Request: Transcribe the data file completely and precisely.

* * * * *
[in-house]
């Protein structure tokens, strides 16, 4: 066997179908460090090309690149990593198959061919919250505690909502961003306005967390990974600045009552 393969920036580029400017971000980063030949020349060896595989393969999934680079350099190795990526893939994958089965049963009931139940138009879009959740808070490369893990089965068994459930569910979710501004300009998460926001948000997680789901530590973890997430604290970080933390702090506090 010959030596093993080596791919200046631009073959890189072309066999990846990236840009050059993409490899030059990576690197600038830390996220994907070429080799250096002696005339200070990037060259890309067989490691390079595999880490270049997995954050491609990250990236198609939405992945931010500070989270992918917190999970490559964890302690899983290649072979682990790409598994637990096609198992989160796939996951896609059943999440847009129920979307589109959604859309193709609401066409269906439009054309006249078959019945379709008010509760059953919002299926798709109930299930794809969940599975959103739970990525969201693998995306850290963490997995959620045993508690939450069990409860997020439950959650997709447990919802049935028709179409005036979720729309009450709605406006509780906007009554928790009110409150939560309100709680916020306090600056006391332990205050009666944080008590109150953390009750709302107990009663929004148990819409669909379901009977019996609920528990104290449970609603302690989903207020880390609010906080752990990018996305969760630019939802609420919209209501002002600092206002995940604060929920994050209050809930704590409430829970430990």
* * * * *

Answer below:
[in-house]
């Protein structure tokens, strides 16, 4: 066997179908460090090309690149990593198959061919919250505690909502961003306005967390990974600045009552 393969920036580029400017971000980063030949020349060896595989393969999934680079350099190795990526893939994958089965049963009931139940138009879009959740808070490369893990089965068994459930569910979710501004300009998460926001948000997680789901530590973890997430604290970080933390702090506090 010959030596093993080596791919200046631009073959890189072309066999990846990236840009050059993409490899030059990576690197600038830390996220994907070429080799250096002696005339200070990037060259890309067989490691390079595999880490270049997995954050491609990250990236198609939405992945931010500070989270992918917190999970490559964890302690899983290649072979682990790409598994637990096609198992989160796939996951896609059943999440847009129920979307589109959604859309193709609401066409269906439009054309006249078959019945379709008010509760059953919002299926798709109930299930794809969940599975959103739970990525969201693998995306850290963490997995959620045993508690939450069990409860997020439950959650997709447990919802049935028709179409005036979720729309009450709605406006509780906007009554928790009110409150939560309100709680916020306090600056006391332990205050009666944080008590109150953390009750709302107990009663929004148990819409669909379901009977019996609920528990104290449970609603302690989903207020880390609010906080752990990018996305969760630019939802609420919209209501002002600092206002995940604060929920994050209050809930704590409430829970430990």